GE-Ctrls has partnered with industry leading OEMs such as Cisco, D-Link, and Netgear to offer its clients robust enterprise-level networking solutions. We offer several different IT networking technology solutions to suit your specific requirements:

Passive and Active Network Components

Active Network Components - Examples of active components include:

 Network Switches are the basic components of an IP Network to which all network endpoints, such as computers and printers, connect. They switch (distribute) the data received from one network node to another. Network switches come in a variety of configurations of ports and maximum speeds with some ports even capable of supporting Power over Ethernet (POE).

 Layer 3 Switches are specialized hardware combining the duties of a switch and a router and are used in network routing. They help improve the routing performance on especially large local area networks (LANs) such as corporate intranets and so are commonly used to support routing between virtual LANs (VLANs). Layer 3 switches have several benefits such as lower network latency, simplified security management, and improved fault isolation.

Passive Network Components - Several types of passive components are used in IP networks:

 Cat 6 Un-shielded Twisted Pair (UTP) Copper Cables are network cables that connect a PC/ endpoint to a network switch. They are also used sometimes to provide inter-connectivity between switches but only over very short distances.

 Cat 6 UTP Patch Cords are factory crimped cables with RJ-45 connectors at both ends. The patch cords terminate on both the network switch and the PC/endpoint devices and connect to the Cat 6 Network cable through an I/O Box and UTP patch panel.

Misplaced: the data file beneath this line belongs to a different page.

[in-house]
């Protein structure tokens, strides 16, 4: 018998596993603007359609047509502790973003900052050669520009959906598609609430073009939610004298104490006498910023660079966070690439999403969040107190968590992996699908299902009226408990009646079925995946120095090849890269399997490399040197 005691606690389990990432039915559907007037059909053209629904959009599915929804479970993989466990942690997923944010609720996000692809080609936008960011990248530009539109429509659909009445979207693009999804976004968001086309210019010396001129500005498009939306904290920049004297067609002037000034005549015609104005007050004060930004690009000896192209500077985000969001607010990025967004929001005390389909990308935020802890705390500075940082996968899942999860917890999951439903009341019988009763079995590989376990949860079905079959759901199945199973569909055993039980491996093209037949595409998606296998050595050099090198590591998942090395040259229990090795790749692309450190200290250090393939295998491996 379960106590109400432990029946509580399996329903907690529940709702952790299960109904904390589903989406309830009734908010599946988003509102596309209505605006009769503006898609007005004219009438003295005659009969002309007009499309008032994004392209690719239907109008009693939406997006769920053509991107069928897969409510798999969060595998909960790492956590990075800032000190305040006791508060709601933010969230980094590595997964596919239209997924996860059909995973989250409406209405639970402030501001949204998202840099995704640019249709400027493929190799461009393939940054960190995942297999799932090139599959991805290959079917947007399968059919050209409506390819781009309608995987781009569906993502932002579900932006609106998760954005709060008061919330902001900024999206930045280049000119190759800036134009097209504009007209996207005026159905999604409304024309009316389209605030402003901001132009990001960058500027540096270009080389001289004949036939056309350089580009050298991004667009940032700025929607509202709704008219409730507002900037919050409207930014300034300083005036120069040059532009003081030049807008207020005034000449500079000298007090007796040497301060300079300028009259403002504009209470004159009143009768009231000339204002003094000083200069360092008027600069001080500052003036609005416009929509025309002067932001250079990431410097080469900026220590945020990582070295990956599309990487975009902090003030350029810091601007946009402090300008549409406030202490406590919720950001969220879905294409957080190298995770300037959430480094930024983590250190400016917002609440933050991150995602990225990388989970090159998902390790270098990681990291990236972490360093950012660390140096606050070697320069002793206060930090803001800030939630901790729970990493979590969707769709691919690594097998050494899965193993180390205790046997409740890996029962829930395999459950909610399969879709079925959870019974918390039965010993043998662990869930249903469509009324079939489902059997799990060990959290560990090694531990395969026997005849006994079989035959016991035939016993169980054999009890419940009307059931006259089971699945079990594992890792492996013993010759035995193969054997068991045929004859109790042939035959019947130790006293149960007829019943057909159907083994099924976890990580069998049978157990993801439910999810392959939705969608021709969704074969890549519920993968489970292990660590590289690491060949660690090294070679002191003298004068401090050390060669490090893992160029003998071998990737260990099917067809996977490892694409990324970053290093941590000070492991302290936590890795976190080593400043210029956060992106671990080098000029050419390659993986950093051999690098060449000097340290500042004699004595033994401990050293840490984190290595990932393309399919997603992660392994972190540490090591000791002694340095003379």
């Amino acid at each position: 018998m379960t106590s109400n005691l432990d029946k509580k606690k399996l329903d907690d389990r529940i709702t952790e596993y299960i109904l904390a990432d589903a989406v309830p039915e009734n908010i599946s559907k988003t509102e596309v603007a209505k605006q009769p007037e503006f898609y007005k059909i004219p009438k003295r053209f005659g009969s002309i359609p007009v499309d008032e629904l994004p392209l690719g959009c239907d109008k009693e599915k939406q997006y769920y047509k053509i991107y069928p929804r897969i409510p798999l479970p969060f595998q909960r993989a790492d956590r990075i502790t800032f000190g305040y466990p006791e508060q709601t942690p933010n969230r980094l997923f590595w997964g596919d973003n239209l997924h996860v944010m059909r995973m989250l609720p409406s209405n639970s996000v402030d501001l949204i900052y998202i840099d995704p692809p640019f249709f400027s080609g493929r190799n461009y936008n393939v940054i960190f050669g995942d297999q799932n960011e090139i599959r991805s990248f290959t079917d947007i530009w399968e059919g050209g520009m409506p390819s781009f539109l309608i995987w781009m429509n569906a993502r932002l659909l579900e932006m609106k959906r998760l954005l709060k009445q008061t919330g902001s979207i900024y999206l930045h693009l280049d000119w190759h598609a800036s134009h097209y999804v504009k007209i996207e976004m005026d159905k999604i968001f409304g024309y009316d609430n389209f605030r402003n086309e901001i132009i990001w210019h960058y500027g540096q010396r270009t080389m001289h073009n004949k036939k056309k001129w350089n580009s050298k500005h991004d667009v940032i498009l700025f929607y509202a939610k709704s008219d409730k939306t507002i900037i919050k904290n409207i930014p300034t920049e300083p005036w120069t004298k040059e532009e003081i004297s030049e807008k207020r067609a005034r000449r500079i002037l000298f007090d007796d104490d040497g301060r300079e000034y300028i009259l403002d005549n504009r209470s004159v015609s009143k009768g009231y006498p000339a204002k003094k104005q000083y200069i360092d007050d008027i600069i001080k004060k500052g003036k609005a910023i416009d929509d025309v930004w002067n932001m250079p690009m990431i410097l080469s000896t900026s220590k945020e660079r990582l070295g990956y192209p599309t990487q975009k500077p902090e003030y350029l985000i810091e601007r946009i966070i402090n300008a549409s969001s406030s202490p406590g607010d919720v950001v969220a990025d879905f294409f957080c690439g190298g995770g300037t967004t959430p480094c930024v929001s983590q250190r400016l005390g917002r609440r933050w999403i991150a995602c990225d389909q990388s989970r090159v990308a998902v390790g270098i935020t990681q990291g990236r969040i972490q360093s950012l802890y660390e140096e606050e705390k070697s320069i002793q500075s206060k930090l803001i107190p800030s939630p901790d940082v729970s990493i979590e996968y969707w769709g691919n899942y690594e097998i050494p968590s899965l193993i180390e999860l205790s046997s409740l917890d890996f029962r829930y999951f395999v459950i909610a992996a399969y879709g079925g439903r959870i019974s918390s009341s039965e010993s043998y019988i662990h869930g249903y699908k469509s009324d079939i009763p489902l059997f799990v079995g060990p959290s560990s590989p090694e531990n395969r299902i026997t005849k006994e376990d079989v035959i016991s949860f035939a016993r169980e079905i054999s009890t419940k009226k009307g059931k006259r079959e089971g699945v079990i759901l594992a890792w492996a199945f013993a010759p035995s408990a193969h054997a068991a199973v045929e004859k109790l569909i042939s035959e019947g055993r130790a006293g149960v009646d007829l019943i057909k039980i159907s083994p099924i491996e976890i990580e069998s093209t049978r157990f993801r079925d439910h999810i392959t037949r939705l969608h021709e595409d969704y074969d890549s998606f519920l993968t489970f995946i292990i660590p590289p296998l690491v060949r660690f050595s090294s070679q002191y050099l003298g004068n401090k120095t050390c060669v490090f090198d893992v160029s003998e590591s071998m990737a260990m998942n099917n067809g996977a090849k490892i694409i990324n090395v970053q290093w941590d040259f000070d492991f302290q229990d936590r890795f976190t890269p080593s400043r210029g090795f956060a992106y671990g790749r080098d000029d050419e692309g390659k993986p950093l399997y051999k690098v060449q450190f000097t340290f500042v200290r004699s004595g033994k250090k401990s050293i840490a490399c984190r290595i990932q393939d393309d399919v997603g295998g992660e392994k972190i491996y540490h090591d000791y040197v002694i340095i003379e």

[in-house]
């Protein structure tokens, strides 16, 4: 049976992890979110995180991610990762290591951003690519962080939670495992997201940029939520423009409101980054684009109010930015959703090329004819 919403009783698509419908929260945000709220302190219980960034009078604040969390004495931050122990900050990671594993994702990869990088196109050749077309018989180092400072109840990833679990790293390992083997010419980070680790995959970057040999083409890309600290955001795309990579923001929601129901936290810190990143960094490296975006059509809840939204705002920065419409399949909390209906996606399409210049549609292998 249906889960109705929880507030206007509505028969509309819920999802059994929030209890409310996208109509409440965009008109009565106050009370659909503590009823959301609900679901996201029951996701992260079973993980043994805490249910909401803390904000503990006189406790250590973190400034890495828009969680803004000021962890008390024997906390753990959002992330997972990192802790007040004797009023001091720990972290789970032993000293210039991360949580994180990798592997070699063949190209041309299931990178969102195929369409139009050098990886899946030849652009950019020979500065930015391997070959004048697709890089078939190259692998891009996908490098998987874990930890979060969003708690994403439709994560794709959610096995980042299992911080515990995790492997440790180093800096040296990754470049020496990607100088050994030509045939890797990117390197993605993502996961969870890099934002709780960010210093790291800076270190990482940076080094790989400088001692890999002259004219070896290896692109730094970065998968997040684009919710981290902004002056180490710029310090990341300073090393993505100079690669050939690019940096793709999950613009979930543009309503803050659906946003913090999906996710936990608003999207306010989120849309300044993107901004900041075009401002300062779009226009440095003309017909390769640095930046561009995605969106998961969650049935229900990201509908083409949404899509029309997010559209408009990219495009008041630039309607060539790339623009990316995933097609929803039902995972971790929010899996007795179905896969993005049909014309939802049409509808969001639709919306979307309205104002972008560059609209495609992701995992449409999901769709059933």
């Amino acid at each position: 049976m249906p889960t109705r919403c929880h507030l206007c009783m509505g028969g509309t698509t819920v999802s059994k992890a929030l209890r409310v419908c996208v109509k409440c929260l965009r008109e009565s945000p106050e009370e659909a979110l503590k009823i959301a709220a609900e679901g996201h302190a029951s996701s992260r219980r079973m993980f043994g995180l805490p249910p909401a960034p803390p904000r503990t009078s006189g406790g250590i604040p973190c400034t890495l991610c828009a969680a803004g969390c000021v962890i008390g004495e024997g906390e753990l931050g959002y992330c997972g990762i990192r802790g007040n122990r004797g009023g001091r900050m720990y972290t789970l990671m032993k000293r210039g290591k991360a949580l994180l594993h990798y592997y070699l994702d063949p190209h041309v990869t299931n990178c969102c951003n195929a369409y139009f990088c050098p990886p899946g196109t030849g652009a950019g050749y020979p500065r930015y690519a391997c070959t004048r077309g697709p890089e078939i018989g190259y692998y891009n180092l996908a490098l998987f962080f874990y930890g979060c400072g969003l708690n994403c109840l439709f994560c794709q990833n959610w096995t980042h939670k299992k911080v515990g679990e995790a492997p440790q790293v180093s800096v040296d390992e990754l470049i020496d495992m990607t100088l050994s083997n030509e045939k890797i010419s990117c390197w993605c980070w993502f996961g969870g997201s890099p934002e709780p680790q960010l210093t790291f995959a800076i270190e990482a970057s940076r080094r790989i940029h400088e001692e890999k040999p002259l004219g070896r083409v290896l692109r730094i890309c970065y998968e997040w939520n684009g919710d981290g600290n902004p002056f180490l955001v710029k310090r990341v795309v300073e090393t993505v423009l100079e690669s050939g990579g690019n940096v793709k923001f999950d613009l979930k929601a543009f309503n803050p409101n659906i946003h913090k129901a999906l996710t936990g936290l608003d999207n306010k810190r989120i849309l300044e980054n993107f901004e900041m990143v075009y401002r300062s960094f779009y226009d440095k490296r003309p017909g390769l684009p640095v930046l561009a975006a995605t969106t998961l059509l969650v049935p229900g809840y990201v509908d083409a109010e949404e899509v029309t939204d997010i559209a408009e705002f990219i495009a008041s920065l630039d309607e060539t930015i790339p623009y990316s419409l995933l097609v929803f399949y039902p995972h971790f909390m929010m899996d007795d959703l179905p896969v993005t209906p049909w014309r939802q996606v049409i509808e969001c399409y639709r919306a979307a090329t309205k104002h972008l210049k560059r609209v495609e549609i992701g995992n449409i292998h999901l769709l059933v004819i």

Network Racks, either wall mounted or floor standing models, are used for housing network equipment such as servers, switches, routers, etc. The most common is a 19-inch form factor for these racks and come with a glass door, lock and key, trays, power supplies, fans for cooling, cable managers to neatly carry cables through them and other accessories.

 Optical Fiber Cables use light to transmit data unlike UTP cables which use electric signals for this purpose. They are capable of carrying data for longer distances without the need for repeating the signals. Two types of cables are available: Single Mode (for higher bandwidth requirements over longer distances) and Multi Mode (for shorter distances). They usually come in multiples of 6 cores (with 6, 12, and 24 core being common) with each connection using two cores – one for transmitting data and the other for receiving it.

 Fiber Patch Panel/ Patch Cords: Optical fiber cables are terminated at either end using the Fiber Patch Panel, Pigtails and Coupler assembly. A Fiber Patch Cord connects to the Patch Panel and the Fiber interface of the Network Switch.


WiFi technology makes use of radio waves to provide wireless local area network connectivity for devices based on the IEEE 802.11 standards. WiFi connections are established using a wireless adapter to create hotspots (areas in the vicinity of a wireless router with a typical range of about 20 meters indoors and a greater range outdoors) to allow users to wirelessly access internet services. Almost all devices that we use in our modern day lives, whether at home or at work, make use of WiFi technology. Such devices include computers, smartphones, cameras, smart TVs, modern printers, etc.

Local Area Networks (LAN)

A local area network (LAN) is a group of interconnected computers and other devices that covers a limited geographic area, such as an office, residence, or commercial establishment, that share a common communications line or wireless link to a locally-managed server. Computers and other devices use a LAN connection to share resources such as printer and network storage.